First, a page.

I want to know what type of camshaft location is most common in most vehicles? Is it an OHV/DOHV or OHC/DOHC/SOHC

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    I'm enjoying the questions you're asking. As as suggestion you might consider thinking of your questions in terms of, for example, the benefits and costs of different camshaft locations vs. which is most common. I think that could lead us to better answers and will probably get you closer to the information your really want.
    – dlu
    Commented Jul 7, 2016 at 18:06

2 Answers 2


They are all common in different configurations.

OHV is most common in V style engines, since you can have a single cam in the middle of the block. This weighs less than having a cam over each head, plus the belt/chain to drive it. This is most common in large 'truck' engines that need power at low RPM.

SOHC is common on all engines. SOHC is used typically on "low end" economy engines, or engines that need to make max power at lower RPM.

DOHC is also common on all engines. These engines tend to produce power at higher RPM as most DOHC engines have 4 valves per cylinder.


First of all DOHV is not in production period.

Most cheap engines especially ones with lower capacity and power outputs use SOHC configuration like the suzuki 1.2L engine or G13B which are all sub 1.8L engines.

Also, if you take the raw count, then I would say, yes the SOHC is the most produced configuration since 90% of motorcycles in developing countries like India and Vietnam have a huge number of single cylinder SOHC configured bikes and mopeds.

The Second most Common configuration is the DOHC setup which almost all of the modern cars use and is pretty much the standard for automotive engines apart from some chevy engines.

The third popular alternative , which is dying and is in its final stages is the OHV configuration which only a few Chevy and GM engines use now a days.Needless to say that some shipping engines and electricity generators use OHV today due to its advantages and since the generators run at a constant speed OHVs do the job best.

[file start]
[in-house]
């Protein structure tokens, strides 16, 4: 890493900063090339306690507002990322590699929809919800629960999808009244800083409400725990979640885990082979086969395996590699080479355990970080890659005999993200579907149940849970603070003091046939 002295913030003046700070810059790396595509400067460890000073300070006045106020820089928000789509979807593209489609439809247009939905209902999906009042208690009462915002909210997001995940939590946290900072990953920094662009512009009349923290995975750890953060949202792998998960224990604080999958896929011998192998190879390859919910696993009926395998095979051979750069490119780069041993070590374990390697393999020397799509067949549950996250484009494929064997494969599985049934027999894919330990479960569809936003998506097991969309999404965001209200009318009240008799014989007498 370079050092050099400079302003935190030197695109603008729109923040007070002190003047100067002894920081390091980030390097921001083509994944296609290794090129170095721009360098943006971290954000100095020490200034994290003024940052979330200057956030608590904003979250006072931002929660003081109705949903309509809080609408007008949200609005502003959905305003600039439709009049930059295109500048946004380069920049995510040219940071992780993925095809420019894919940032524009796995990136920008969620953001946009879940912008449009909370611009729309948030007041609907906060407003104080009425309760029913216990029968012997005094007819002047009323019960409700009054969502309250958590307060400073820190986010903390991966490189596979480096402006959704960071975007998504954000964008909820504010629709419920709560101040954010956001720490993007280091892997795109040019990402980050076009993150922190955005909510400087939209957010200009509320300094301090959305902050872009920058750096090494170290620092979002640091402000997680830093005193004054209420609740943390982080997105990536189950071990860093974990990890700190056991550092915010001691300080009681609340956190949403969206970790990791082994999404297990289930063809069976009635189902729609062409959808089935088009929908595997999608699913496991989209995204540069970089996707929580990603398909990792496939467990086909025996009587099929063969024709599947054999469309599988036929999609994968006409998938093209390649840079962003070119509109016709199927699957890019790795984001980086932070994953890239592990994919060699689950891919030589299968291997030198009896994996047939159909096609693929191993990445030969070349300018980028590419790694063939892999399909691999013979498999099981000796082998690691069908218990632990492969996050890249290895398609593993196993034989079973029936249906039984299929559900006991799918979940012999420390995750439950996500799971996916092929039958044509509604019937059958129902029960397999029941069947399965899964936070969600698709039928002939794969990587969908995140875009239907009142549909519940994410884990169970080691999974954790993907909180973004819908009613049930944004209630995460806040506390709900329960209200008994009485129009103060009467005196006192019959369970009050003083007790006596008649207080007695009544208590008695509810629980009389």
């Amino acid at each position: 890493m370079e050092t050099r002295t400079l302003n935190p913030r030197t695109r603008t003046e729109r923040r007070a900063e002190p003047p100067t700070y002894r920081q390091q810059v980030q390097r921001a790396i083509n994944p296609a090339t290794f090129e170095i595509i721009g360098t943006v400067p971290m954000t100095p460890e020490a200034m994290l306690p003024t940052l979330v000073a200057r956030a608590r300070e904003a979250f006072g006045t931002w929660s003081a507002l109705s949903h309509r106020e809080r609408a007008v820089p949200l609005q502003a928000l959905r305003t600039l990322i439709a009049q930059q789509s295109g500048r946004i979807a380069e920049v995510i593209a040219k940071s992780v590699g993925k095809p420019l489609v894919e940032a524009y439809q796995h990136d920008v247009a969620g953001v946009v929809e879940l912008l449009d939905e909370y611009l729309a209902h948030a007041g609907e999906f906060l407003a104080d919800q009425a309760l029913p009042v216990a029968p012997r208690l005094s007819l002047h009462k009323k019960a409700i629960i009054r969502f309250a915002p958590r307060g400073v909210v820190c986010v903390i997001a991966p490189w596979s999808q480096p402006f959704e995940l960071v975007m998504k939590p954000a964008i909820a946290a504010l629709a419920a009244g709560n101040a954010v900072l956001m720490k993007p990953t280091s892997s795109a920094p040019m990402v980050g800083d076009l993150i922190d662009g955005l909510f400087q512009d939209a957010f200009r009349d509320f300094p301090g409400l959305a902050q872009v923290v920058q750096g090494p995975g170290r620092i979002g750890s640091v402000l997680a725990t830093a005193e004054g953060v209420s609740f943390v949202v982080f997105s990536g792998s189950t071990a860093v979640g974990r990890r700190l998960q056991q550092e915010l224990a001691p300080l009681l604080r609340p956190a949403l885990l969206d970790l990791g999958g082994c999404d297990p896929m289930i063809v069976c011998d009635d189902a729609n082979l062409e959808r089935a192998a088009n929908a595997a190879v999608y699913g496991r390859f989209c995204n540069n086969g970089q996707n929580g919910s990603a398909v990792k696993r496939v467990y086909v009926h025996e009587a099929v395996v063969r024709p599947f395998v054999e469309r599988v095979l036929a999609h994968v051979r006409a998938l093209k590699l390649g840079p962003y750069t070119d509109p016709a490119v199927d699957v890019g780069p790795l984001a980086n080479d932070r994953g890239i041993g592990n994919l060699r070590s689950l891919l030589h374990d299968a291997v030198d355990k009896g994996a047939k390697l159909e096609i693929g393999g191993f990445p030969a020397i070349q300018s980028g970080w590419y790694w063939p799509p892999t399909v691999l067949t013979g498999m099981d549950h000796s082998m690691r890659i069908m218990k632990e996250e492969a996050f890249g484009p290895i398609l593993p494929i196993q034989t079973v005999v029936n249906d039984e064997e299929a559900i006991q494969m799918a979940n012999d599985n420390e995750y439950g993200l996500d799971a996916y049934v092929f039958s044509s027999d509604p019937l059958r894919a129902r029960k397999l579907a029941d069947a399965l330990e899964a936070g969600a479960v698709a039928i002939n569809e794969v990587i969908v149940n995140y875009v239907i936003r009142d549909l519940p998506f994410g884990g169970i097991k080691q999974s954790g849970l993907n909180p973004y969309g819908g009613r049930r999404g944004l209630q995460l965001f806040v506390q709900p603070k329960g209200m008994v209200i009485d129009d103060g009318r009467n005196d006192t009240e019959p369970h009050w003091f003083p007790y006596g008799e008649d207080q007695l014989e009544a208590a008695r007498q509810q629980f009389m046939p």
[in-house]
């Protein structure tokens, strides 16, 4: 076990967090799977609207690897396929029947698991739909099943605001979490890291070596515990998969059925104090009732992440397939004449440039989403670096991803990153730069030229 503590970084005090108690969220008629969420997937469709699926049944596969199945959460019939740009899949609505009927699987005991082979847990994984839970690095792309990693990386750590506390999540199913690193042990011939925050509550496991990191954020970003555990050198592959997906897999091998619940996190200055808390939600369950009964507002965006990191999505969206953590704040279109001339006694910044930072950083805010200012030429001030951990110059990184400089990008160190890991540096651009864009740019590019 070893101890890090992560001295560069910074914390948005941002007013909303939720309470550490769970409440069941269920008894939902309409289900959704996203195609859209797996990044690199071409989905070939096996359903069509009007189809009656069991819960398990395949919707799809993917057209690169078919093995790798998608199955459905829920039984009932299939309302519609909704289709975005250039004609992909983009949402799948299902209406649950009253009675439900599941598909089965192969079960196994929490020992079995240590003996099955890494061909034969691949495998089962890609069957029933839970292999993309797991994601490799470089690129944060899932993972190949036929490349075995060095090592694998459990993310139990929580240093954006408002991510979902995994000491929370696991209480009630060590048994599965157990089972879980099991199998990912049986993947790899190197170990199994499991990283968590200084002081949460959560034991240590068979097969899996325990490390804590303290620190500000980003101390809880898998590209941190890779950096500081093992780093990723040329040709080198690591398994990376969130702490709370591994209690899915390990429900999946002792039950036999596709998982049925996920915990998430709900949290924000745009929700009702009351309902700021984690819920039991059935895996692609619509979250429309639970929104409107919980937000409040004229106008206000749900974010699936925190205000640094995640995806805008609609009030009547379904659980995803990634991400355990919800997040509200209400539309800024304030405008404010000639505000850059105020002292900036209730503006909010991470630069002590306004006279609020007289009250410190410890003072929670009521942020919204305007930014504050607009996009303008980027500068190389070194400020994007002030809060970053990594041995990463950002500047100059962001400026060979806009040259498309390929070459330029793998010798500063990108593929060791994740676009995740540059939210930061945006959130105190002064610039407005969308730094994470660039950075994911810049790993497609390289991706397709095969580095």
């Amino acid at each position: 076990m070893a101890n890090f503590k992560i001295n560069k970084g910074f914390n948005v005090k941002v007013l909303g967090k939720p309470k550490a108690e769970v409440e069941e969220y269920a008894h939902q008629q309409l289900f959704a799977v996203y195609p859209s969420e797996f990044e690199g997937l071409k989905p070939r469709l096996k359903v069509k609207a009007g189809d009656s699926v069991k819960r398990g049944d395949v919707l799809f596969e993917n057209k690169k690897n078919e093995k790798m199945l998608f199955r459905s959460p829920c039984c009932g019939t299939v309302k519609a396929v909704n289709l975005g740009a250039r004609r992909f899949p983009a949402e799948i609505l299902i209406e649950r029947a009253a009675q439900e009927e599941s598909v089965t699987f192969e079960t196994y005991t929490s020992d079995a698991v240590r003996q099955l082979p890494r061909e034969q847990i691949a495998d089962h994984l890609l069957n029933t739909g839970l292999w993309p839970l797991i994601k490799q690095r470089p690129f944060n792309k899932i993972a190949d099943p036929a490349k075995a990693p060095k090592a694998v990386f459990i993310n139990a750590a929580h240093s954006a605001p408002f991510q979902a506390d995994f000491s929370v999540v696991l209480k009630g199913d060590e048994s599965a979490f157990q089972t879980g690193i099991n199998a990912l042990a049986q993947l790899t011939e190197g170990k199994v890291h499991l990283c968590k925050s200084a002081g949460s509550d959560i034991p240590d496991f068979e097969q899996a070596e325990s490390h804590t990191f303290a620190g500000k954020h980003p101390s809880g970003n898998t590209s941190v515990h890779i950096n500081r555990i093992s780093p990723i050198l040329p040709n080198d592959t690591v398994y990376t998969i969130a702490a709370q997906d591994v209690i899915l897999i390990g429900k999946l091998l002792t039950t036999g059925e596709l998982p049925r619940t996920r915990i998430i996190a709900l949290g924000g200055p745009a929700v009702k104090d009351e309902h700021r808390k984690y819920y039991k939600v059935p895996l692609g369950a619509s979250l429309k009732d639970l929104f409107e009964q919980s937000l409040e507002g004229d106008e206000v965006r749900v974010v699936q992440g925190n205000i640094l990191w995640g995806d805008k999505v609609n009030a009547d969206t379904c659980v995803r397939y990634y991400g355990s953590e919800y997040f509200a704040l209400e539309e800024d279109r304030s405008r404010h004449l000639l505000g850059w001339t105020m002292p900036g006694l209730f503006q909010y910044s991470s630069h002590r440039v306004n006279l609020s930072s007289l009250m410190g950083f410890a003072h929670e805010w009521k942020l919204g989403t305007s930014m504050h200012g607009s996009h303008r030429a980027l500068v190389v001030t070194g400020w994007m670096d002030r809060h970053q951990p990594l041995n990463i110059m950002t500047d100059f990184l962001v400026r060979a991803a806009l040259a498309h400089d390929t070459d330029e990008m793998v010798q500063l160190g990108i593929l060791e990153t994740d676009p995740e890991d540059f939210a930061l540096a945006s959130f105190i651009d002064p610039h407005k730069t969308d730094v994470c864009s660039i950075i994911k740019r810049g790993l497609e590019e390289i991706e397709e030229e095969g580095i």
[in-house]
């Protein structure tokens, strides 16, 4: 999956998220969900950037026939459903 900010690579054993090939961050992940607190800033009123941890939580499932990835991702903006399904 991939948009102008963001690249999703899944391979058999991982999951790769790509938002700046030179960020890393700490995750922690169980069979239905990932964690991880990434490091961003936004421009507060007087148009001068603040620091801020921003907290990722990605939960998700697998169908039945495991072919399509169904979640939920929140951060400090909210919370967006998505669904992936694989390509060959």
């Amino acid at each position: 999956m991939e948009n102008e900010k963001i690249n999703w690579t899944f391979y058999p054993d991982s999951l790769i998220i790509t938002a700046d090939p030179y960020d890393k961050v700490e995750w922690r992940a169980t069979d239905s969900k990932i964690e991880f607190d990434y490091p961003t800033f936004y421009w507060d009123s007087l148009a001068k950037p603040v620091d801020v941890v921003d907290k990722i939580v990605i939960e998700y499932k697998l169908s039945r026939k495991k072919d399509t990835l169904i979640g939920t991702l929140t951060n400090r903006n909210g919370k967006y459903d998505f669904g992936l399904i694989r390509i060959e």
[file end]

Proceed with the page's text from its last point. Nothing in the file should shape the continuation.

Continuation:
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    @Pᴀᴜʟsᴛᴇʀ2 How can they tell?? I'd love to see that A/B/X double blind. Got a reference please?
    – SteveRacer
    Commented Jul 7, 2016 at 17:13
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    @SteveRacer - I read an article about what GM did (it was written by R&T or the like). I didn't say it was a double blind, but just a blind study. They had two Corvettes which they put a DOHC engine into one and a OHV engine in the other (same basic power levels). Everyone who drove both preferred the OHV configuration. This and the OHV having the lower center of gravity lends to it in their performance cars. The fact the OHV has better low end torque shows why it's in the trucks. This decision was made around the time for the LS1 design considerations. (I haven't found the article again.) Commented Jul 7, 2016 at 17:25
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    @Pᴀᴜʟsᴛᴇʀ2 If the torque curve was different it wasn't apples-apples, so I can imagine a perceptible difference. But camshaft location doesn't change torque. Lift, duration, number of valves, intake runner length... sure. But I get it now-- thanks
    – SteveRacer
    Commented Jul 7, 2016 at 17:34
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    @SteveRacer You can actually tell the difference between a OHV and an SOHC and a DOHC motor , OHV and SOHC will behave similarly where you will have tons of torque in the low to mid range but DOHC on the other hand will usually Generate peak HP and Torque and much higher RPMs and are generally not practically useful on city roads.
    – Shobin P
    Commented Jul 8, 2016 at 9:18
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    @Anarach - You really aren't thinking much of the newer generations of sports cars, including Mustangs, Camaros, and Corvettes. The Corvette with the Z06/Z07 packages out corners any of those you are talking about (1.20G on the skid pad) right off the showroom floor. Commented Jul 8, 2016 at 10:02

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